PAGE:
Dia de los Muertos originated in Mexico centuries ago. This holiday is for honoring their loved ones who have passed away. Dia de los Muertos is not mournful, but is celebrated with happiness and joy. Many festivities take place and towns all through Mexico are covered with parades and fancy decorations. Sugar skulls, grave site decorating, parades, all night long vigils, and many ceremonies are all part of festivities that take place on thus (this) special day.
Dia de los Muertos is a Mexican “ memorial day” that celebrates the lives of those who have passed. As a beautiful honor to this day, Mr. Garcia’s Spanish class, was given the task of making a little altar for either a family member or celebrity. Shadow boxes were made with pictures and decorations to represent the person; also posters with a background story were created. To show all the beautiful projects and honor each chosen person, a memorial was set up at the library displaying the student’s hard work. Besides our school, our community was ready to celebrate and honor this day as well.
The El Camino Real de los Tejas served as a lifeline for Spanish Missions. It moved men and equipment rapidly, and brought them much needed supplies. It also served as a communication line, and supported trade, supplies, and military protection. In a similar way, this pathway contributed to Texas independence. It gave troops and armies supplies that were needed, and enabled communication.
El Dia de los Muertos (the Day of the Dead), a Mexican celebration, is a day to celebrate, remember and prepare special foods in honor of those who have departed. On this day in Mexico, the streets near the cemeteries are filled with decorations of papel picado, flowers, candy Calaveras, and parades. It is believed that the spirit of the dead visit their families on October 31 leave on November 2. In order to celebrate, the families make altars and place ofrendas of food such as pan de muertos baked in shapes of skulls and figures, candles, incense, yellow marigolds known as cempazuchitl (also spelled zempasuchil) and most importantly a photo of the departed soul are placed on the altar.
Chapter two is called "Madre, Mujer, Bruja" which means mother, women, and witch in Spanish. The name of the chapter set up with what Ms. Glass-Coffin talks about in this chapter. She looks at how the history of healings and rituals and how it has contributed to the contemporary perception of what healers do. When situations like the story of Maria de la O and her daughter Manuela the church would become involved and they would put these perceptions of witchcraft on the women. In contemporary times shamanic healers are mostly men, this is because the churches ideologies which were European made their way to Peru.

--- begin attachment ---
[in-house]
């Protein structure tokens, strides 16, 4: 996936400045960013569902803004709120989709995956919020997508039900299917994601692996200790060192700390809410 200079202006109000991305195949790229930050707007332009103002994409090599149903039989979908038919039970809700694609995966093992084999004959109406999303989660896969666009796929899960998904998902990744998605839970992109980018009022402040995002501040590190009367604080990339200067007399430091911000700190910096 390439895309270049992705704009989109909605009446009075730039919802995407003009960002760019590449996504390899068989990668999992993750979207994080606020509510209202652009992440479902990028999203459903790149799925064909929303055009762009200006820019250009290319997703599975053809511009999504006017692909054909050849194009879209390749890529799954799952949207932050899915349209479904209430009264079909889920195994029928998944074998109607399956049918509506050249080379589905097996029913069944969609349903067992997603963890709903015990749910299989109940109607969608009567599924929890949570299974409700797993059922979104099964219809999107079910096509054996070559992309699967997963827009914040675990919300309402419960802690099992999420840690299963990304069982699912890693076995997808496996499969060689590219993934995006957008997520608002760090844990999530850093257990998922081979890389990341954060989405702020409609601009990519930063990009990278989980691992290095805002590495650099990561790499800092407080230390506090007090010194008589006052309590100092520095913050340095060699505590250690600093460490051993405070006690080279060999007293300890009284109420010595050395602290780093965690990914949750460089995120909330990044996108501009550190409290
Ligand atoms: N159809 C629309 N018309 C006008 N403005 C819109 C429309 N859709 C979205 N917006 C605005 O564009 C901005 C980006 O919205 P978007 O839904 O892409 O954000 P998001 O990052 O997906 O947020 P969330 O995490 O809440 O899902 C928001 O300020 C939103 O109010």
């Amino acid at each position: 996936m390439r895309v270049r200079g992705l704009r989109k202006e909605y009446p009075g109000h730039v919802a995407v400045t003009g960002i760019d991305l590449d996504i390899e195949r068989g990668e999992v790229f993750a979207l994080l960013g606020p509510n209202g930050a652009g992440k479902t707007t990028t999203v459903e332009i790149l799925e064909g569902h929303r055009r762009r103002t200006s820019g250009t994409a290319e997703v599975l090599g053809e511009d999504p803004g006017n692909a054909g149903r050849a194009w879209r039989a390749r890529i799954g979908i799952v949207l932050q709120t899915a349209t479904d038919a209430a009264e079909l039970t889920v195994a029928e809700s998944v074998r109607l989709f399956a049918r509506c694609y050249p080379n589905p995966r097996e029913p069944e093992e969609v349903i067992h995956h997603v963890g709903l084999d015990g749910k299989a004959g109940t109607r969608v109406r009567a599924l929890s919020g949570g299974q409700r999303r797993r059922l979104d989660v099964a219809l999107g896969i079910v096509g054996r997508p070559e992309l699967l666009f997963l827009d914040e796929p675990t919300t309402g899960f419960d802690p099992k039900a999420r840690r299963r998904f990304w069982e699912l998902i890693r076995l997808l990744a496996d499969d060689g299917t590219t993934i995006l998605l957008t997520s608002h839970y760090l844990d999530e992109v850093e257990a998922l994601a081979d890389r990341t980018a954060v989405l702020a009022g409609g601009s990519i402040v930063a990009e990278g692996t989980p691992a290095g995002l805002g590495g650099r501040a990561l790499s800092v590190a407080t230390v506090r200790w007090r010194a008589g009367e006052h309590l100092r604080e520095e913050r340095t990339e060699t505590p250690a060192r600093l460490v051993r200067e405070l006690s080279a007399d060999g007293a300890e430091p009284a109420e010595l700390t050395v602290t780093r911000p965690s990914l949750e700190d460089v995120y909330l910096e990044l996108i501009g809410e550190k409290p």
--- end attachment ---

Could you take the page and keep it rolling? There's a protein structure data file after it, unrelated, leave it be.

Bernal Diaz del Castillo Bernal Diaz was born in 1492 or 1498 to Maria Diaz Rejón and Francisco Diaz del Castillo, a regidor (council member) of the town of Medina del Campo, in Castilla y León. The family was distinguished but not wealthy. In 1514, Bernal went to seek his fortune in America with Pedrarias Dávila (Pedro Árias de Ávila), Bishop Fonseca's newly appointed governor of Castilla del Oro. A cruel and unscrupulous schemer, Pedrarias excelled at extorting riches by torturing native rulers, looting gems and gold from their graves, and eliminating potential rivals. (Pedrarias had his prospective son-in-law Balboa and four companions beheaded on trumped-up charges in 1519.)
Like many cultures, Mexico holds many special customs and beliefs that are preserved celebrated for hundreds of years. Among these traditions is an important holiday called Día de los Muertos, or Day of the Dead. Taking place from October 31st through November 2nd, Día de los Muertos is celebrated to honor the loved ones who have passed away. The holiday’s history dates back to the sixteenth century, when Spaniards came to the region of modern-day Mexico. It combines elements of the Aztec beliefs and ceremonies regarding death with Catholic influences.
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Every year, Many locals in Latin American countries, the largest being mexico, celebrate the day of the dead from oct 31to nov 2. The celebration was started over 3,000 years ago by the aztecs living in the area. Many people think of the day as a sad one but the locals view it as a celebration of their lost loved ones. Families have many personal traditions but one common thing people do is make alters also know as an “alfreda” to provide their lost loved one with things they 'll need in the afterlife. Some examples of things people will put in the alters include flowers, food, objects or things the person enjoyed, water, or toys if the person was a child.
Cinco de Mayo History of the Celebration Cinco de Mayo is the celebration of the Mexican Victory over the French at the Battle of Puebla on May 5, 1862. The celebration occurs in the state of Puebla, Mexico where the Mexican victory happened. The first celebration took place in the mid-20th century among Mexican immigrants. Celebrations are designed to educate the youth about the historical significance of Cinco de Mayo and the Mexican culture. How the Holiday is Celebrated “In the town of Puebla, where the actual battle took place, there is a parade of marchers dressed as Mexican, and French generals with their cannons and rifles.